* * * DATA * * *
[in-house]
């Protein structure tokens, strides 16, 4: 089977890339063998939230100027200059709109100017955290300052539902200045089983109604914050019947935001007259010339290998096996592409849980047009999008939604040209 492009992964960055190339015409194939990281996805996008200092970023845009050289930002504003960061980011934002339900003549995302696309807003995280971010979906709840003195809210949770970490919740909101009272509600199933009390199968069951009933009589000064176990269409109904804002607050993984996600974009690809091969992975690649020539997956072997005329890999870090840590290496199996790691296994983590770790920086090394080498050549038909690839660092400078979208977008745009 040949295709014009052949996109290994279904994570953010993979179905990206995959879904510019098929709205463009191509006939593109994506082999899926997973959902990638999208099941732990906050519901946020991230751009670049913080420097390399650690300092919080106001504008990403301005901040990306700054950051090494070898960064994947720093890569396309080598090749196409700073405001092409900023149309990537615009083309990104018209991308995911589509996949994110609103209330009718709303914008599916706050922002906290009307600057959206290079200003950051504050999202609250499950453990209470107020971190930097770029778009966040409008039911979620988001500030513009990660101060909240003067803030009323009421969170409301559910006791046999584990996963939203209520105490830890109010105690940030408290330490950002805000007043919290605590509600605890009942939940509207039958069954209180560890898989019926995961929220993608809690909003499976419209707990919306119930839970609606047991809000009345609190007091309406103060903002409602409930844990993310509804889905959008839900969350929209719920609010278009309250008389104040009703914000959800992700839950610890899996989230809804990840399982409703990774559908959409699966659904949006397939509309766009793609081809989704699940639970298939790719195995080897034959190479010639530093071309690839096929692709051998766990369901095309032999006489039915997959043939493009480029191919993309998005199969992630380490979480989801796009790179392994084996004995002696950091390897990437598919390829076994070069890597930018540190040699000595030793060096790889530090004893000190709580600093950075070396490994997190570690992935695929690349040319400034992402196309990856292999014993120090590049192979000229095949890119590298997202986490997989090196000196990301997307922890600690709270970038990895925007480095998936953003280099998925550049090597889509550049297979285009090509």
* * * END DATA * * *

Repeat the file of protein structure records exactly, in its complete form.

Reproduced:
[in-house]
């Protein structure tokens, strides 16, 4: 089977890339063998939230100027200059709109100017955290300052539902200045089983109604914050019947935001007259010339290998096996592409849980047009999008939604040209 492009992964960055190339015409194939990281996805996008200092970023845009050289930002504003960061980011934002339900003549995302696309807003995280971010979906709840003195809210949770970490919740909101009272509600199933009390199968069951009933009589000064176990269409109904804002607050993984996600974009690809091969992975690649020539997956072997005329890999870090840590290496199996790691296994983590770790920086090394080498050549038909690839660092400078979208977008745009 040949295709014009052949996109290994279904994570953010993979179905990206995959879904510019098929709205463009191509006939593109994506082999899926997973959902990638999208099941732990906050519901946020991230751009670049913080420097390399650690300092919080106001504008990403301005901040990306700054950051090494070898960064994947720093890569396309080598090749196409700073405001092409900023149309990537615009083309990104018209991308995911589509996949994110609103209330009718709303914008599916706050922002906290009307600057959206290079200003950051504050999202609250499950453990209470107020971190930097770029778009966040409008039911979620988001500030513009990660101060909240003067803030009323009421969170409301559910006791046999584990996963939203209520105490830890109010105690940030408290330490950002805000007043919290605590509600605890009942939940509207039958069954209180560890898989019926995961929220993608809690909003499976419209707990919306119930839970609606047991809000009345609190007091309406103060903002409602409930844990993310509804889905959008839900969350929209719920609010278009309250008389104040009703914000959800992700839950610890899996989230809804990840399982409703990774559908959409699966659904949006397939509309766009793609081809989704699940639970298939790719195995080897034959190479010639530093071309690839096929692709051998766990369901095309032999006489039915997959043939493009480029191919993309998005199969992630380490979480989801796009790179392994084996004995002696950091390897990437598919390829076994070069890597930018540190040699000595030793060096790889530090004893000190709580600093950075070396490994997190570690992935695929690349040319400034992402196309990856292999014993120090590049192979000229095949890119590298997202986490997989090196000196990301997307922890600690709270970038990895925007480095998936953003280099998925550049090597889509550049297979285009090509």